Unequal Fallout from the Bursting Mortgage Bubble
While the American dream of home ownership has turned out to be merely a house of cards for hundreds of thousands of families, the costs of the mortgage crisis are not being shouldered equally by those at the top of the economic ladder.
Take Countrywide Financial, for example. The nation's top mortgage lender is scrambling to stay out of bankruptcy as its foreclosure and delinquency rates have hit a five-year high. But while many of the company's borrowers are facing the loss of their homes and their employees are worrying about losing their jobs, the executives who are largely responsible for building that house of cards have been lavishly rewarded.
Over the past three years, Chairman and CEO Angelo Mozilo has pocketed a whopping $142.4 million. Just last year, he made $42.9 million, a payout that made him the 6th-highest-earning CEO in the country. Fortune 500 firm chief executives overall made an average of $10.8 million in 2006.
And even as his company began to crash, Mozilo cashed in more than $100 million in stock options. Other top Countrywide managers also made out like bandits. The company's top five executives in total earned $323 million over the past three years.
Meanwhile, Countrywide was pushing the kind of risky, subprime loans with little to no down payment and ballooning interest rates that led to the current mortgage meltdown. Last week, New York Times columnist Gretchen Morgenson called the company "Exhibit A for the lax and, until recently, highly lucrative lending that has ... touched off a housing crisis of historic proportions."
The mortgage industry isn't the only one marked by extreme inequality. Private equity fund managers, for example, are raking in billions while forcing mass layoffs at many of the firms they acquire. Indeed, success in the sphere of private equity is often measured by the number of jobs eliminated. Stephen Schwartzman of Blackstone Group, for example, made $940 million last year. His fund's buyouts have resulted in cuts of 10 percent of the workforces at VNU, the parent of Nielsen Media Research, and at Travelport, the owner of Orbitz.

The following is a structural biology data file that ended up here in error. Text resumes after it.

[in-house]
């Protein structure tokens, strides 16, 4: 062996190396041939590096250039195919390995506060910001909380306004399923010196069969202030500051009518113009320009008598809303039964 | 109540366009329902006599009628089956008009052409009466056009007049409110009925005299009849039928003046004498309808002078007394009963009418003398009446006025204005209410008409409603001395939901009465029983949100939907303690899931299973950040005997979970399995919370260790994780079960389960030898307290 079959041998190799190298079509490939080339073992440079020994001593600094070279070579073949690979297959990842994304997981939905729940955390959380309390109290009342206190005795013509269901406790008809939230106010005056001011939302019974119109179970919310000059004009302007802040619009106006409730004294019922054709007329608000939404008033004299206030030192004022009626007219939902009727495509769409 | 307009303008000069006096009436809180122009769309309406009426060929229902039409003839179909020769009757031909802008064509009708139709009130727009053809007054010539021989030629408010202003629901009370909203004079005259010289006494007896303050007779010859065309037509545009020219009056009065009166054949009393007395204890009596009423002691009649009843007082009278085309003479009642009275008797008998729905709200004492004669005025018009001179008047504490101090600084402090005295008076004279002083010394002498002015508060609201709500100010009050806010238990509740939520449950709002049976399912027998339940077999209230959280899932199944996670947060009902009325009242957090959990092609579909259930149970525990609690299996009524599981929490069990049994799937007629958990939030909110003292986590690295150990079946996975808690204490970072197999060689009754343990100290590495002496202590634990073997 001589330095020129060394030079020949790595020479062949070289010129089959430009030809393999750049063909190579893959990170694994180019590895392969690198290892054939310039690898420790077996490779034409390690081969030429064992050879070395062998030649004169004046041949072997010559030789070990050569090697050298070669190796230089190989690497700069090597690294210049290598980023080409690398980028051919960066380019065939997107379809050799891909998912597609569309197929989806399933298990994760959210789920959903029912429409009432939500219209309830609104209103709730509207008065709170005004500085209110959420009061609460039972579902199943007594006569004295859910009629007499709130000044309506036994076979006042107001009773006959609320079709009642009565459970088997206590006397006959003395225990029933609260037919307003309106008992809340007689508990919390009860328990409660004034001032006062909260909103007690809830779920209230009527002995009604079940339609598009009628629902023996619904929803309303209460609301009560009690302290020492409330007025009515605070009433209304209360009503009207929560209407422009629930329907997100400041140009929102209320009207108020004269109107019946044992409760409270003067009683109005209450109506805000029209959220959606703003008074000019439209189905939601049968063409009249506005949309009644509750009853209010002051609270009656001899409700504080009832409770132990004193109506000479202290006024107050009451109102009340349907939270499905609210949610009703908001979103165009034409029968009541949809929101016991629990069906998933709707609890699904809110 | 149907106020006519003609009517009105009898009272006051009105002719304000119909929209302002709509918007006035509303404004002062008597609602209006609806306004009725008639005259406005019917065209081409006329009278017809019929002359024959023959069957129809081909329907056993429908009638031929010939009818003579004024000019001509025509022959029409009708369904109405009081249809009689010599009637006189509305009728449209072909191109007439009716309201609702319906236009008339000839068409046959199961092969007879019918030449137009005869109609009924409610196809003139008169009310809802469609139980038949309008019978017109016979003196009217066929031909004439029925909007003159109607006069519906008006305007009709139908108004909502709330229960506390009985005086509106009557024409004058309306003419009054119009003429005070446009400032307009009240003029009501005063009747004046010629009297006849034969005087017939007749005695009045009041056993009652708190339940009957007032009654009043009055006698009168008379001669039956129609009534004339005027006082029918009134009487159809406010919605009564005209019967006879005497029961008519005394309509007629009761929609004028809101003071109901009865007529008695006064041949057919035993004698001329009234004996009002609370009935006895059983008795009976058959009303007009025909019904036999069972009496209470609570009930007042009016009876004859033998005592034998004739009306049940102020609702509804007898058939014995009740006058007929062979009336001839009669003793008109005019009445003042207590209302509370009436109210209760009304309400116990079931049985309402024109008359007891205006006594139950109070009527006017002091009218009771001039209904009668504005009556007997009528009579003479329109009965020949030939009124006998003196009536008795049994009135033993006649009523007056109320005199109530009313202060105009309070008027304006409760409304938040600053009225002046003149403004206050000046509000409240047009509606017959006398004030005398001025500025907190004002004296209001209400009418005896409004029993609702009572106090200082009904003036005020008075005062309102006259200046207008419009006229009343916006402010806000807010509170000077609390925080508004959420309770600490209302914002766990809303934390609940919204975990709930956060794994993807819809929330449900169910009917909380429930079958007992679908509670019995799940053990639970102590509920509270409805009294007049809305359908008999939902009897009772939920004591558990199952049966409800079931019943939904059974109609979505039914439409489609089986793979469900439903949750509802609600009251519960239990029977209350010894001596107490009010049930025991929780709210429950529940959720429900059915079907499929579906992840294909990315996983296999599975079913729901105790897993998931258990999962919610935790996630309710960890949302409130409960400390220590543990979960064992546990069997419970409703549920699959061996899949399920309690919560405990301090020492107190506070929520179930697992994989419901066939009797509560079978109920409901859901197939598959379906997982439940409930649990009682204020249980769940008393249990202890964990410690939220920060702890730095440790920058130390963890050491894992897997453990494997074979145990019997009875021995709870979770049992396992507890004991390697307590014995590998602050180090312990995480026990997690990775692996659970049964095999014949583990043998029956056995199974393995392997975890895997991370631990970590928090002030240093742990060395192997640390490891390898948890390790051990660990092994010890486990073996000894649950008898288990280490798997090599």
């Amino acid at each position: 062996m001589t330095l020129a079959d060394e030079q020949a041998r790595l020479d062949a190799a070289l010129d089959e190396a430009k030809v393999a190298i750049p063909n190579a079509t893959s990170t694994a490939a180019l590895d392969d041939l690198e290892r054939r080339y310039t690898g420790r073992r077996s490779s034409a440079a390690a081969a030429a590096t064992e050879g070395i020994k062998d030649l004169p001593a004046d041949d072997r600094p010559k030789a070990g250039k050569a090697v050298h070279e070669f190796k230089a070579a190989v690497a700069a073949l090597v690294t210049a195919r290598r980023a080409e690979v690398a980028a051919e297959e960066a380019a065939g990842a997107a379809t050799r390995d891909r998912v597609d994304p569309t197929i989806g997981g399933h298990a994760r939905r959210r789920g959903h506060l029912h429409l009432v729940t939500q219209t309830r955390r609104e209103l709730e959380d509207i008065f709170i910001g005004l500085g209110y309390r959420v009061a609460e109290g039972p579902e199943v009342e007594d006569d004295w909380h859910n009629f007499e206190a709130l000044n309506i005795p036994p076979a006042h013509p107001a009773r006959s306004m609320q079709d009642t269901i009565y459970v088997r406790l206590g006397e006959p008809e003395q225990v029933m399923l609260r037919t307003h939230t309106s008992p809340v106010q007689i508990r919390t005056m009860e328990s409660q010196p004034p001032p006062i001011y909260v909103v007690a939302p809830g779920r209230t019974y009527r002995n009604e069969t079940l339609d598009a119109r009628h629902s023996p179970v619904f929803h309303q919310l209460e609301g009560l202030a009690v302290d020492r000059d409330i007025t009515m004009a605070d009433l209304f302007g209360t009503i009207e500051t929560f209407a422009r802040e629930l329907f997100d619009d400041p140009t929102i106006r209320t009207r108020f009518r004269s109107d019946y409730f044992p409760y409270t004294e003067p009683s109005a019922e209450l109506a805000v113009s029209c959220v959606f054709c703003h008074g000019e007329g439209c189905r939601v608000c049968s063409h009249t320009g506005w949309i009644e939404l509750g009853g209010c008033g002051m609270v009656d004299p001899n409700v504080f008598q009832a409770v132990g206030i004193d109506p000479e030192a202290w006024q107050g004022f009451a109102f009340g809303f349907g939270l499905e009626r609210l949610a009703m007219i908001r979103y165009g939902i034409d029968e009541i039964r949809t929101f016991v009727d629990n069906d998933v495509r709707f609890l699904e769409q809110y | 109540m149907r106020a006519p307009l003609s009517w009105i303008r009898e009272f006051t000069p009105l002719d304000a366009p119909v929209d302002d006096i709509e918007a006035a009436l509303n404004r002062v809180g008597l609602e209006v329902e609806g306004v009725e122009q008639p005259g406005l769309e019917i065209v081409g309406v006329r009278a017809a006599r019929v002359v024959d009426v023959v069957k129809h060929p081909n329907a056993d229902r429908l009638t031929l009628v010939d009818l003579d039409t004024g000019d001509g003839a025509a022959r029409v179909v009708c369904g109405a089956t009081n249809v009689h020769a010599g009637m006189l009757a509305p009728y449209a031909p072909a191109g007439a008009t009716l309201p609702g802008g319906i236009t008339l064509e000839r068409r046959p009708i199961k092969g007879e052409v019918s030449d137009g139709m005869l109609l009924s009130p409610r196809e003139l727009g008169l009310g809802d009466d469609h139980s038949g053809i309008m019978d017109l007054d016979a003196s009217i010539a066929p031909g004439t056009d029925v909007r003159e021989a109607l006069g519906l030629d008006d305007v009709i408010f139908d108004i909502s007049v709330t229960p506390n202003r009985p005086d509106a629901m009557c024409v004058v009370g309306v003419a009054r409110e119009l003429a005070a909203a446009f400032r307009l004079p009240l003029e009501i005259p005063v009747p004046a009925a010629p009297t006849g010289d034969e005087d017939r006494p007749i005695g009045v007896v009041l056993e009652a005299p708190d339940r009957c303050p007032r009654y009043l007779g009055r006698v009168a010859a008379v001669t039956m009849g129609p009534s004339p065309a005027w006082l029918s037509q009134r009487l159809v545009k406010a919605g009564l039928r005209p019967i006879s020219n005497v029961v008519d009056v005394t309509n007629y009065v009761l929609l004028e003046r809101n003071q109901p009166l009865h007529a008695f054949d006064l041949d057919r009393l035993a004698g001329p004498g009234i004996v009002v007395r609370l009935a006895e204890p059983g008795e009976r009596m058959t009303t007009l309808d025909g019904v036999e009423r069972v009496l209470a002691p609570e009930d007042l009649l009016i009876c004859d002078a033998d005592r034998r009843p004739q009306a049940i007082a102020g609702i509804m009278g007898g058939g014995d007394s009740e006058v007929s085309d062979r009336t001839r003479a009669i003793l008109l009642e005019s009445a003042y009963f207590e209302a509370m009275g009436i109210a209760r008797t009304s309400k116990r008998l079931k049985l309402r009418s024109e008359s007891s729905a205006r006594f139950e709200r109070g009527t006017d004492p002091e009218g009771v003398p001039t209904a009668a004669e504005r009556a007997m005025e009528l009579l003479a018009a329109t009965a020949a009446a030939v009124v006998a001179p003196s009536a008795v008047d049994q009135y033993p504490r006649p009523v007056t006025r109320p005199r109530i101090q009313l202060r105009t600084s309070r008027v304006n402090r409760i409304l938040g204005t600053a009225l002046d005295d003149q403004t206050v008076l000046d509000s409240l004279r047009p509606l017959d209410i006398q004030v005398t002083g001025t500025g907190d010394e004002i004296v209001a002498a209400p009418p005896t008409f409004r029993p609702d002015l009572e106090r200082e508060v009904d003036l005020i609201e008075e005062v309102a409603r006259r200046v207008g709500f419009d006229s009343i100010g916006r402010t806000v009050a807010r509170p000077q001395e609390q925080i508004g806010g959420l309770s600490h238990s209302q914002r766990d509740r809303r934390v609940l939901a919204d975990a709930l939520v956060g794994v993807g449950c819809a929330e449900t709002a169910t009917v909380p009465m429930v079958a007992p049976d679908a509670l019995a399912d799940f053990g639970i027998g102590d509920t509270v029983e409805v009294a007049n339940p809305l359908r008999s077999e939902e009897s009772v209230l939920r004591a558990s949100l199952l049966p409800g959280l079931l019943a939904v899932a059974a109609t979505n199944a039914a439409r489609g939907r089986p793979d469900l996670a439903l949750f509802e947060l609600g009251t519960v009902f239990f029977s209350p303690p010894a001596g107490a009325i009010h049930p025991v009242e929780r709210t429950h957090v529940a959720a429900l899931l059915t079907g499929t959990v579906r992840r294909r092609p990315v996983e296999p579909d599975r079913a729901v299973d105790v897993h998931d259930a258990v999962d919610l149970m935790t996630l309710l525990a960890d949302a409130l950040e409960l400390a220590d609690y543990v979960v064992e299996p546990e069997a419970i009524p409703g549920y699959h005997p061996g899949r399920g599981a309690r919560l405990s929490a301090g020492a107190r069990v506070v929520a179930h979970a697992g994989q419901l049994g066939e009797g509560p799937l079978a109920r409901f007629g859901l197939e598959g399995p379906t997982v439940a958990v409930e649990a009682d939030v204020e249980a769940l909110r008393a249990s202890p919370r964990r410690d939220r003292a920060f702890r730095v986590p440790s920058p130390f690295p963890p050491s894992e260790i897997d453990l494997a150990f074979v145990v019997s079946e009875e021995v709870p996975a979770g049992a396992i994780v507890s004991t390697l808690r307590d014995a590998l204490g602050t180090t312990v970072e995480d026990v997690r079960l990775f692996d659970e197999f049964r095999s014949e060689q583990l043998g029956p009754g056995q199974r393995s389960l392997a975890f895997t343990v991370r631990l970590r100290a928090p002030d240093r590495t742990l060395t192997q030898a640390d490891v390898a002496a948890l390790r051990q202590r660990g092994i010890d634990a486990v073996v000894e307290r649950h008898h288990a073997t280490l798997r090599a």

With selfishness and greed running rampant, there is a growing public outcry for reforms to address the country's rising inequality. A recent Financial Times/Harris poll, for example, showed that 77% of Americans think that corporate executives earn too much. Public admiration for U.S. business leaders is at a pitiful 11%. And a majority does not oppose caps on CEO pay, a telling statement for a populace that supposedly reveres the free market.
One practical policy response would be to return to a more equitable system of taxation. In 1943, the top 25,000 income-earning households paid 68.4% of their income in taxes; in 2004 they paid a paltry 21.9%. Factoring in government policies that have steadily eroded the social safety net, it is clear why the richest 1% of Americans has accumulated six times more wealth since 1983 than the poorest 90%.
Making sure that America's ultra-wealthy pay their fair share of the tax burden would increase faith in the American goal of shared prosperity. It would also generate a considerable amount of revenue that could be used to meet the basic housing, health and education needs of ordinary Americans. Maybe we could even afford to keep our mines safe and fix our bridges.
Of course, many pro-market cheerleaders would have us believe that placing checks and balances on the financial activities of America's economic elite will eliminate incentives for wealth creation and lead to Soviet-style stagnation. However, several studies have shown that inequality itself can harm the economy's efficiency. Management guru Peter Drucker, for example, believed that no CEO-worker pay gap could be over 20-to-1 without damaging company morale and lowering productivity. According to a new report by the Institute for Policy Studies and United for a Fair Economy, that gap is now 364-to-1.
To truly turn around the alarming trend of extreme wealth concentration, it will be necessary to restore the trust and sense of shared responsibility that characterize any truly healthy society. And that's a goal that cannot be met as long as financial executives are raking in outrageous compensation while their customers are becoming homeless.
Jeremy Koulish was a researcher on "Executive Excess," the 14th annual report on executive compensation released August 29 by the Institute for Policy Studies in Washington, DC, and Boston-based United for a Fair Economy.